“Everyone is guilty of an indictable offence and liable to imprisonment for life who commits buggery, either with a human being or with any living creature.”

with Section 147, which reduced the penalty from life imprisonment to fourteen years:

“Everyone who commits buggery or bestiality is guilty of an indictable offence and is liable to imprisonment for fourteen years.”

The Criminal Code would undergo another round of consolidation and modernization with the Criminal Amendment Act of 1968, which, when it was finally passed in 1969, resulted in the full decriminalization of homosexuality (see May 14).

Dr. Samuel B. Hadden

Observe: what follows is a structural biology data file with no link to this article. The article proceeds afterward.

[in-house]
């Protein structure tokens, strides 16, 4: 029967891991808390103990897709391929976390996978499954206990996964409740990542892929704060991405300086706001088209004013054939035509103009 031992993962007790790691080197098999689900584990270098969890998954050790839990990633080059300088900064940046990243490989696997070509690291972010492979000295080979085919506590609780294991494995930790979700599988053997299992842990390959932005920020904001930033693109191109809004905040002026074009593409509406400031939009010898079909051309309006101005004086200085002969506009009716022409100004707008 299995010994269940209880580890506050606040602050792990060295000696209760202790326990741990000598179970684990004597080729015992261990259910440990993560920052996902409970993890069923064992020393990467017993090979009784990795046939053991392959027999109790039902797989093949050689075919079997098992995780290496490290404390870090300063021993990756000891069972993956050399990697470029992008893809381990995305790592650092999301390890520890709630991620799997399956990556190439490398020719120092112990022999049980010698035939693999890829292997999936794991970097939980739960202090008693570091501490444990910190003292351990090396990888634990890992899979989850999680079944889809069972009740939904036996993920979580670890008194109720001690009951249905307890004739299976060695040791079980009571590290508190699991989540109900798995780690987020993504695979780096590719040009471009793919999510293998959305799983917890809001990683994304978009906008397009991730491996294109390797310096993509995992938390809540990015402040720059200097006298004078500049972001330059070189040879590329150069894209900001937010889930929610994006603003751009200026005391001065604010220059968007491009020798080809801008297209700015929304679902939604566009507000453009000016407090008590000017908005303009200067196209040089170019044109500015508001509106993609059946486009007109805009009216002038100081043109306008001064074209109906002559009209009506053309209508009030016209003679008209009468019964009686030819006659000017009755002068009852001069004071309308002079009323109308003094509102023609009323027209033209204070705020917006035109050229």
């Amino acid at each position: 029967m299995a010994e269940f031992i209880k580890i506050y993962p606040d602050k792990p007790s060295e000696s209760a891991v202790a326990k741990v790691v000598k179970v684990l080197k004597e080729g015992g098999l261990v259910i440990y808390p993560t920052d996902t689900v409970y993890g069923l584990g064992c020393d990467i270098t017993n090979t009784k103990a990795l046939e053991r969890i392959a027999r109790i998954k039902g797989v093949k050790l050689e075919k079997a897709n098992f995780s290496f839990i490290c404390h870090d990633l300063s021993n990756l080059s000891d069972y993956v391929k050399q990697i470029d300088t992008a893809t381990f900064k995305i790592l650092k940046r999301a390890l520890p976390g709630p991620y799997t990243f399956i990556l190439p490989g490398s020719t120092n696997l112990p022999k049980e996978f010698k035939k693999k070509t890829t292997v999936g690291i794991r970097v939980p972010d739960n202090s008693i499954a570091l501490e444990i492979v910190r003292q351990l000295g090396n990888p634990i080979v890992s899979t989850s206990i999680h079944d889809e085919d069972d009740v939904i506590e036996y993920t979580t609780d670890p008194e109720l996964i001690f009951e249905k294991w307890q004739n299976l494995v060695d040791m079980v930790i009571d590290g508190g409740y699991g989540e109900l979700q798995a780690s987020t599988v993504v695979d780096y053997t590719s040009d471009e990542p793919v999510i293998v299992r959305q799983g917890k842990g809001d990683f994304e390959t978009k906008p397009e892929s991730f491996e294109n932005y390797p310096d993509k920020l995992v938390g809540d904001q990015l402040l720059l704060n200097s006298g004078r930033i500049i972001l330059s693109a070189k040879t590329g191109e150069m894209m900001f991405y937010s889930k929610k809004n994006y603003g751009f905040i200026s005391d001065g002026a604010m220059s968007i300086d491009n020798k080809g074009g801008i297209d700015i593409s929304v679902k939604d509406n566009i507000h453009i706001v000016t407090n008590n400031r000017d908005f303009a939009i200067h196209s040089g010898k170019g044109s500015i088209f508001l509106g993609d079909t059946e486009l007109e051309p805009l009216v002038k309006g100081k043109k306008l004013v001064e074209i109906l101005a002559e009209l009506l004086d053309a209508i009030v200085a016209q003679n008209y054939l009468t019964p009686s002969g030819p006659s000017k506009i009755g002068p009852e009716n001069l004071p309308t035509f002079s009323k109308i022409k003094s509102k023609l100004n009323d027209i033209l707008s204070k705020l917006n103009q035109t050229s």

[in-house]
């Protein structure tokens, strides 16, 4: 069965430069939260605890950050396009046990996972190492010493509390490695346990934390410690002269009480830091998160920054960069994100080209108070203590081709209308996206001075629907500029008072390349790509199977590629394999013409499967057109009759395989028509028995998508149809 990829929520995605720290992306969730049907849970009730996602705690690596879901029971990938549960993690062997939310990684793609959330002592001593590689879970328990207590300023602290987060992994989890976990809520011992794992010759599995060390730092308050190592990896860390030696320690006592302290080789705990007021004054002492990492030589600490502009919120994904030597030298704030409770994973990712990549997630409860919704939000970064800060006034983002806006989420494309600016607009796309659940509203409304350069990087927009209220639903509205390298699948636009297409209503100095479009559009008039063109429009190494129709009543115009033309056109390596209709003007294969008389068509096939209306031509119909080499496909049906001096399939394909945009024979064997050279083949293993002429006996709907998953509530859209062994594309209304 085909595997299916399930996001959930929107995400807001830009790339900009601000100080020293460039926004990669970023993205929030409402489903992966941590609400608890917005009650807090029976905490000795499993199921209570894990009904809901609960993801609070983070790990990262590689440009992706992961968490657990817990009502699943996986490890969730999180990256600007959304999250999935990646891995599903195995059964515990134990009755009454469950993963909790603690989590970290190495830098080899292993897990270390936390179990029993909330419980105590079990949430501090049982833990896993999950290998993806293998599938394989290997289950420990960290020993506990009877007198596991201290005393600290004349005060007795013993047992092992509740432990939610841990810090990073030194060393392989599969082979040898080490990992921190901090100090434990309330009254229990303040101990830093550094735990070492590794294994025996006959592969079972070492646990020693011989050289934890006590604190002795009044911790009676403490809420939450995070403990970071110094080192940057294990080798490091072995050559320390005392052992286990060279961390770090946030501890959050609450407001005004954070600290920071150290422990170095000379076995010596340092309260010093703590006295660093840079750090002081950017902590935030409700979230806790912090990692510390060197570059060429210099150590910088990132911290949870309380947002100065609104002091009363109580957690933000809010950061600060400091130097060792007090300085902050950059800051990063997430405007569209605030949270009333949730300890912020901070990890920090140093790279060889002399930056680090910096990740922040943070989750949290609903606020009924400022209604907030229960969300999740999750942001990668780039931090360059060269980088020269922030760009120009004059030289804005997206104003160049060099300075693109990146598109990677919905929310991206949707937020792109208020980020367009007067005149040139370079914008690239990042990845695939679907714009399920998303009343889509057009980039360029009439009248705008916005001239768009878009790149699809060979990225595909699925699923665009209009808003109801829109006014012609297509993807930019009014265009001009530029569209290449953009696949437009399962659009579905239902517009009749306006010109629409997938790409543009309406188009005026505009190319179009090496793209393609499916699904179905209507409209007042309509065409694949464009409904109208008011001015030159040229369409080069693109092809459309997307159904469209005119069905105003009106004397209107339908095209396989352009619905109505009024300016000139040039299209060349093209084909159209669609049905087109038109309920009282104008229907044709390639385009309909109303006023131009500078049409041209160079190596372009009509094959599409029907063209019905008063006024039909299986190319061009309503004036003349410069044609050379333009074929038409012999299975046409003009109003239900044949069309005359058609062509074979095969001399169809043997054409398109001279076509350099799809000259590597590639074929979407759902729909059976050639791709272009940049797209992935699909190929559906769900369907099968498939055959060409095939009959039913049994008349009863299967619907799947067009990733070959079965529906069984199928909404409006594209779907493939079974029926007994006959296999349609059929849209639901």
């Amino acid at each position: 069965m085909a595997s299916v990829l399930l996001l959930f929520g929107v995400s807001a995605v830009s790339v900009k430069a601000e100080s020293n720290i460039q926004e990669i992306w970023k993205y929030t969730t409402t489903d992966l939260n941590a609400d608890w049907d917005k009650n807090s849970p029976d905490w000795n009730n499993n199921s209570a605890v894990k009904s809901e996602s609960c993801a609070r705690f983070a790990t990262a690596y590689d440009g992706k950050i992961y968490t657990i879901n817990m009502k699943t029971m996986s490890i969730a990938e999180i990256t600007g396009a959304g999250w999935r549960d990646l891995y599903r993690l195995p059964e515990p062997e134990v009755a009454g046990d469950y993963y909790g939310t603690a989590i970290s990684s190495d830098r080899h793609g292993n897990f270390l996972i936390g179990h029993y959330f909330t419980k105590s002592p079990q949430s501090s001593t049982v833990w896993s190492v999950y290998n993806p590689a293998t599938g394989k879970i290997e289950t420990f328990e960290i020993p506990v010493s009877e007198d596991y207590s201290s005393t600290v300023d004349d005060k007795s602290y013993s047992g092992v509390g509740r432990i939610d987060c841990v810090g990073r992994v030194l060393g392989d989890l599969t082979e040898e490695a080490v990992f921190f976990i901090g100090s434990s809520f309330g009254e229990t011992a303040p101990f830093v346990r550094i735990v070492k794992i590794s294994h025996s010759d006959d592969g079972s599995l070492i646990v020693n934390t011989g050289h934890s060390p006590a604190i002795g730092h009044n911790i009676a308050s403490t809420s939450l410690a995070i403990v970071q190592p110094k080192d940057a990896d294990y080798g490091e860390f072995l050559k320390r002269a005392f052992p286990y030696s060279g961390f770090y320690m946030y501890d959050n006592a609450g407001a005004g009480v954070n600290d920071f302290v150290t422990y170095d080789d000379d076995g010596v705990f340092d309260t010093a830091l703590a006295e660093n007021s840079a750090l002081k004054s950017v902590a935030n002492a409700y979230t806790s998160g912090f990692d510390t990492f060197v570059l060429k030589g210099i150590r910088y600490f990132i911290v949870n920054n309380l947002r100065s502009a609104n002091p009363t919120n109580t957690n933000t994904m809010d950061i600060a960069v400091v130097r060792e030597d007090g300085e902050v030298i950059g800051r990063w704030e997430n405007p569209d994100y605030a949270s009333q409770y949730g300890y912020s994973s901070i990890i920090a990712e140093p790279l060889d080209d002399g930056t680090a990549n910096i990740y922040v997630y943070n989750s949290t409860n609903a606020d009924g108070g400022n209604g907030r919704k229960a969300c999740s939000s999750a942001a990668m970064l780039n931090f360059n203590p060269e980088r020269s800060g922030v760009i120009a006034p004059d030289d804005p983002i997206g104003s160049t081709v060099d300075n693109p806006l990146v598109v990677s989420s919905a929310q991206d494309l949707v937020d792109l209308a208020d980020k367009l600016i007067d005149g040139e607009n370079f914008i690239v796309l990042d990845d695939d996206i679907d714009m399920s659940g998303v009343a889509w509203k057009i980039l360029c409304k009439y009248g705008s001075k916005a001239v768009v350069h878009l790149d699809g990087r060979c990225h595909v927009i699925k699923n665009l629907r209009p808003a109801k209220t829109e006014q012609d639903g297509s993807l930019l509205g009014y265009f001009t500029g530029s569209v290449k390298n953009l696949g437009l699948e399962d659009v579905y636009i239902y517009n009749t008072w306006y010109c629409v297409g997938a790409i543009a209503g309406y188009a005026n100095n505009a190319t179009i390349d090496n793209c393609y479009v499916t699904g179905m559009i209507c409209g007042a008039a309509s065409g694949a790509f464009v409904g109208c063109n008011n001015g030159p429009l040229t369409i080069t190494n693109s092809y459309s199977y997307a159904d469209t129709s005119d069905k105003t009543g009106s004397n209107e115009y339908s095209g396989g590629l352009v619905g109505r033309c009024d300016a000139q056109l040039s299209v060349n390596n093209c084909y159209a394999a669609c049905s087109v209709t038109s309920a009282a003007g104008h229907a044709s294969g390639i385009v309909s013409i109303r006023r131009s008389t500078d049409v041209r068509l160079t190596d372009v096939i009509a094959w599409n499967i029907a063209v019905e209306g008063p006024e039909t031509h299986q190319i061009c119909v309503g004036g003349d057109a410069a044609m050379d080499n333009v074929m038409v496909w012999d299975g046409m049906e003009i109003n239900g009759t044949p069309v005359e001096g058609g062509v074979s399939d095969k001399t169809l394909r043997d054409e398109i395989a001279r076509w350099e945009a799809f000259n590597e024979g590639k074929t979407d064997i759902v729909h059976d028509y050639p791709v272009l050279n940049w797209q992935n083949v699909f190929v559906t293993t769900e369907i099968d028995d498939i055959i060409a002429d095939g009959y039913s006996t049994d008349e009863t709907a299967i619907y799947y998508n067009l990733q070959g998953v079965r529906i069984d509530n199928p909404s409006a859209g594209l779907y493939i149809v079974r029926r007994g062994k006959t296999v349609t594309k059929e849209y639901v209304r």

50 YEARS AGO: Gay Rights Activists Challenge “Gay Cure” Doctor: 1965. Just a few weeks earlier, Frank Kameny convinced the Mattachine Society of Washington D.C. to endorse a resolution declaring that “the absence of valid evidence to the contrary, homosexuality is not a sickness, disturbance, or other pathology in any sense, but is merely a preference, orientation, or propensity on par with, and not different in kind from, heterosexuality” (see Mar 4). It was a bold statement, challenging the collective verdict to the contrary as delivered by the mental health professions, but it was the first step in the long march by Kameny, Barbara Gittings and others to convince the American Psychiatric Association to remove homosexuality from its list of mental disorders in 1973.